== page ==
Wednesday, November 13, 2013

The time of Bread and Roses


Taryn Plumb

Lawrence Heritage State Park Gallery 
1 Jackson Street
Lawrence, Massachusetts
Through December 16 

It seems only fitting that Ralph Fasanella was born on Labor Day. After all, the self-taught painter born to Italian immigrants dedicated his life to America’s working men and women. One of his many subjects was the city of Lawrence, which once hummed with working mills and was the site of the now-famous 1912 Bread and Roses strike.

During his many visits to the city in the 1970s, he crafted sketches of mill life and machinery that would form the basis for the large, colorful, richly detailed paintings that eventually made him famous (especially among the common man). With the 100th anniversary of his birthday approaching, many of his pieces have “come home,” so to speak, in an exhibit on display through Dec. 16 at the Lawrence Heritage State Park Gallery. 

Titled simply “Fasanella’s Lawrence,” the show features more than a halfdozen of his paintings and working drawings of machinery, as well as photographic prints of his paintings that were stolen over the years. The Lawrence show is a preface, of sorts, to other national exhibitions forthcoming, most notably “Ralph Fasanella: Lest We Forget,” from May 2 to Aug. 3, 2014, at the Smithsonian American Art Museum.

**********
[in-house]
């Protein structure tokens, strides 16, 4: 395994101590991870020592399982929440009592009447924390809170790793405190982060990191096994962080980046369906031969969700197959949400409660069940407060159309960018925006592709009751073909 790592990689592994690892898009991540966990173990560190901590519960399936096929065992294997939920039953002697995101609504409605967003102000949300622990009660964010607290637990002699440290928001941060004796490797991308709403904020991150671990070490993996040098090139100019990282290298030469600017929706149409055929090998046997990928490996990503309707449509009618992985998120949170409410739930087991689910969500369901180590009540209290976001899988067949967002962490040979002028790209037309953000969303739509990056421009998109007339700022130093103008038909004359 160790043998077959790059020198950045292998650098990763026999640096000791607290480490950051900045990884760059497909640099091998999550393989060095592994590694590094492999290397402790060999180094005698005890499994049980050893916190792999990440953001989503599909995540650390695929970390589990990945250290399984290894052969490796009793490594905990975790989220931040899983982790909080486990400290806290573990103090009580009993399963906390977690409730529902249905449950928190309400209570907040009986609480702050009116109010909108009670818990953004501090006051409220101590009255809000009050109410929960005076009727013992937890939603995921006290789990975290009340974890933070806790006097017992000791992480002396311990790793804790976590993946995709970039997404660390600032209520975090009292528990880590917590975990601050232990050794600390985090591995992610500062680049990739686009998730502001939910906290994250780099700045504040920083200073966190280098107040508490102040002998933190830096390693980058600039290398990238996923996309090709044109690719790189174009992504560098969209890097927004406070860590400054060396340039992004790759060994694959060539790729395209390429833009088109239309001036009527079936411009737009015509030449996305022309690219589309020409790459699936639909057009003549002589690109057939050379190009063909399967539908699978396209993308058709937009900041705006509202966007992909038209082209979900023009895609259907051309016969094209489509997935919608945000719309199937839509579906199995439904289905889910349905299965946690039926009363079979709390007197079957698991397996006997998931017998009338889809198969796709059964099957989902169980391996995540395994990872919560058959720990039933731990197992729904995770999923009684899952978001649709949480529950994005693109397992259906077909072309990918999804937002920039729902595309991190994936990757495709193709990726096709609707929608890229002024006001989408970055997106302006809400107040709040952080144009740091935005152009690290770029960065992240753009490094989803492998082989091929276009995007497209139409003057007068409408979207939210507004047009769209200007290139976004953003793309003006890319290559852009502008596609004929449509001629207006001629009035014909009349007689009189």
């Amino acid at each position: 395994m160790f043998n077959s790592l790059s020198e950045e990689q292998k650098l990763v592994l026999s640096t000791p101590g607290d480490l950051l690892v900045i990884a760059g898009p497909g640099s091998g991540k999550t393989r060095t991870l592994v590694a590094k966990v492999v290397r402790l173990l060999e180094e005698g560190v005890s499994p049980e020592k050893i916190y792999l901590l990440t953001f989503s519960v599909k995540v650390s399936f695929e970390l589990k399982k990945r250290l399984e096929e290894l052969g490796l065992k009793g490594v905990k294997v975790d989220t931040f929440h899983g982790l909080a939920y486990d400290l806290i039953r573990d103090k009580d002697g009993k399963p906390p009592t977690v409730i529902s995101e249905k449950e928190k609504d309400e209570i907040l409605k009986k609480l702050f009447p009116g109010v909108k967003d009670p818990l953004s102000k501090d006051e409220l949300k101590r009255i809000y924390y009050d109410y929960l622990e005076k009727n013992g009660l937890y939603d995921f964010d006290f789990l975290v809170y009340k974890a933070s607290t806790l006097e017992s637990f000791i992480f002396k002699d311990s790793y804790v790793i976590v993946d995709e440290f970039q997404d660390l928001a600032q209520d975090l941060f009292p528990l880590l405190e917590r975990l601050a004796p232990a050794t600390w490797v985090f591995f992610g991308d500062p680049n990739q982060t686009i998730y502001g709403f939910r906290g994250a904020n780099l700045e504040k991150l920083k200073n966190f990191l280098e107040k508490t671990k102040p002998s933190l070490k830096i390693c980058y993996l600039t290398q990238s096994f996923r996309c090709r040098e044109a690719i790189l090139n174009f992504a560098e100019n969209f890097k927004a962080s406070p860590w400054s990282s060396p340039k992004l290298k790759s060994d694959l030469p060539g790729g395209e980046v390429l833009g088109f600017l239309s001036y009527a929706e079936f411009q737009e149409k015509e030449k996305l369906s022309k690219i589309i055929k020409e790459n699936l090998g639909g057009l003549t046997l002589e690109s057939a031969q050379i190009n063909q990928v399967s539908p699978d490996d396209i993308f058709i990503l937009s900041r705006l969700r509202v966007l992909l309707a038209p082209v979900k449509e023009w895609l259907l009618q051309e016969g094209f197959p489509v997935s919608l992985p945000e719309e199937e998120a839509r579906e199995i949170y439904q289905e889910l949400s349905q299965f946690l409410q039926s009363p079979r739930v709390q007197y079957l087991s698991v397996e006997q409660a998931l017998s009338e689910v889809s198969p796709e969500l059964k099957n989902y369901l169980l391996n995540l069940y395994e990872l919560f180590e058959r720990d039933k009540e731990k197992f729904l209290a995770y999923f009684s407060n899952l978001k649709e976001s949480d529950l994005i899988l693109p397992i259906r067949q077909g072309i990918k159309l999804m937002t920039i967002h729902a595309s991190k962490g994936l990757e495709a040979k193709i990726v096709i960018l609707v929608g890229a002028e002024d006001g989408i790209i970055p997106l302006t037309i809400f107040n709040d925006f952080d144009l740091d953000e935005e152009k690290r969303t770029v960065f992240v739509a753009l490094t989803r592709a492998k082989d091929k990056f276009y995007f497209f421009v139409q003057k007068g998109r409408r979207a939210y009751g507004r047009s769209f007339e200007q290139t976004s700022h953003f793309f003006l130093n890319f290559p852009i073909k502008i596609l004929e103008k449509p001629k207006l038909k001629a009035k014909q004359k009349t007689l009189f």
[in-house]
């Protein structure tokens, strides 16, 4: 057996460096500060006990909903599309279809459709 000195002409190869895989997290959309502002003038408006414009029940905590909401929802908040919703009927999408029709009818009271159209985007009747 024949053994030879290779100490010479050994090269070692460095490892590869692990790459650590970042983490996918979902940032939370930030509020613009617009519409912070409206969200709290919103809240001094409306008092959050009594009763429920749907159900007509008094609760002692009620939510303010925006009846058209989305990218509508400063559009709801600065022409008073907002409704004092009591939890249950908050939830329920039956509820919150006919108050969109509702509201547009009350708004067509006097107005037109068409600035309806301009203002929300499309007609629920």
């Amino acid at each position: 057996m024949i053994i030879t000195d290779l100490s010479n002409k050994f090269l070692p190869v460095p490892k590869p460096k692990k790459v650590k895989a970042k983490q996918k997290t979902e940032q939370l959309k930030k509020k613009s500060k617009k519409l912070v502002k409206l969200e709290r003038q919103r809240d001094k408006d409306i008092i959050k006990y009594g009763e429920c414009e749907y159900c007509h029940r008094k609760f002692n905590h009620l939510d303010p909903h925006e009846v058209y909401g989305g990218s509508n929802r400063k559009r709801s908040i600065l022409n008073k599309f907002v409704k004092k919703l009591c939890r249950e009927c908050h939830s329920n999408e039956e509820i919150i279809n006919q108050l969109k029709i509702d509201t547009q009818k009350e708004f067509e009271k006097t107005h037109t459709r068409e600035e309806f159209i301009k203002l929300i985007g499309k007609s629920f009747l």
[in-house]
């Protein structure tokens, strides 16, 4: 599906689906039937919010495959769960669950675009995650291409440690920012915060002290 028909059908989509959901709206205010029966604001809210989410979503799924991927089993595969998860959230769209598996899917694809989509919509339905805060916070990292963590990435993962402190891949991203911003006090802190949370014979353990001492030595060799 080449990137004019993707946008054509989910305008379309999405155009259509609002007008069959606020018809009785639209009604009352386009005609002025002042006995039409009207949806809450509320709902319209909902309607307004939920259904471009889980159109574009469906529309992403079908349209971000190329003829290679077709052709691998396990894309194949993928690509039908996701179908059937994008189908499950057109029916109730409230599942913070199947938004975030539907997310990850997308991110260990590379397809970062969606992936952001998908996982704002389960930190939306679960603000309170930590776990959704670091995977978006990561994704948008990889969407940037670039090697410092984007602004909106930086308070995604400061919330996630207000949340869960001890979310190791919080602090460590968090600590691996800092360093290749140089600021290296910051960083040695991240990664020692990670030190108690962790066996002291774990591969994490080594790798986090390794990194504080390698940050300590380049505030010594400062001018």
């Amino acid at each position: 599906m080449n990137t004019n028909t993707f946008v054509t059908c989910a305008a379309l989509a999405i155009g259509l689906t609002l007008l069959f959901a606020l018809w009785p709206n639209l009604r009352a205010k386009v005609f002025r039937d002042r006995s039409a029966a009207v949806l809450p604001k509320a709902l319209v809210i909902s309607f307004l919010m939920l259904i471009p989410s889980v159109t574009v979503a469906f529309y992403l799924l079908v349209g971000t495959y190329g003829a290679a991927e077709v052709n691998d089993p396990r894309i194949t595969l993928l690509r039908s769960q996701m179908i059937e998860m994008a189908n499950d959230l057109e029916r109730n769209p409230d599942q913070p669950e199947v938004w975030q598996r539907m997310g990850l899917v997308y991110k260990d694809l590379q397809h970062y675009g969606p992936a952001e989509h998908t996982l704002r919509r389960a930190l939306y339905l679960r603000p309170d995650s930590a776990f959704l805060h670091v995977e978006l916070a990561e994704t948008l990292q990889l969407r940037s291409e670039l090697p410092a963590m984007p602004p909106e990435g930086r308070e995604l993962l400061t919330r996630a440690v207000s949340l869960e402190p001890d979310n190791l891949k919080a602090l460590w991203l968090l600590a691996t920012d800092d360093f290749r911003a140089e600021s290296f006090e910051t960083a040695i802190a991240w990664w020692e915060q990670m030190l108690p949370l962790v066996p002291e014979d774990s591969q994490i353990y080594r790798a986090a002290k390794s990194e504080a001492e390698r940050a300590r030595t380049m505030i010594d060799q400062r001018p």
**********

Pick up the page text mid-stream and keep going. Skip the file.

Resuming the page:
Born in New York in 1914, Fasanella’s dedication to the working man’s cause was initially shaped by his parents — he would often accompany his father on his ice delivery route, and he also spent time with his activist mother as she fought for trade unions and against fascism, according to his 1997 obituary in the New York Times. 

Later, during the Great Depression, he worked as a truck driver and in garment factories; after serving in the Abraham Lincoln Brigade to support the Second Spanish Republic, he became highly involved in labor unions in the United States.  

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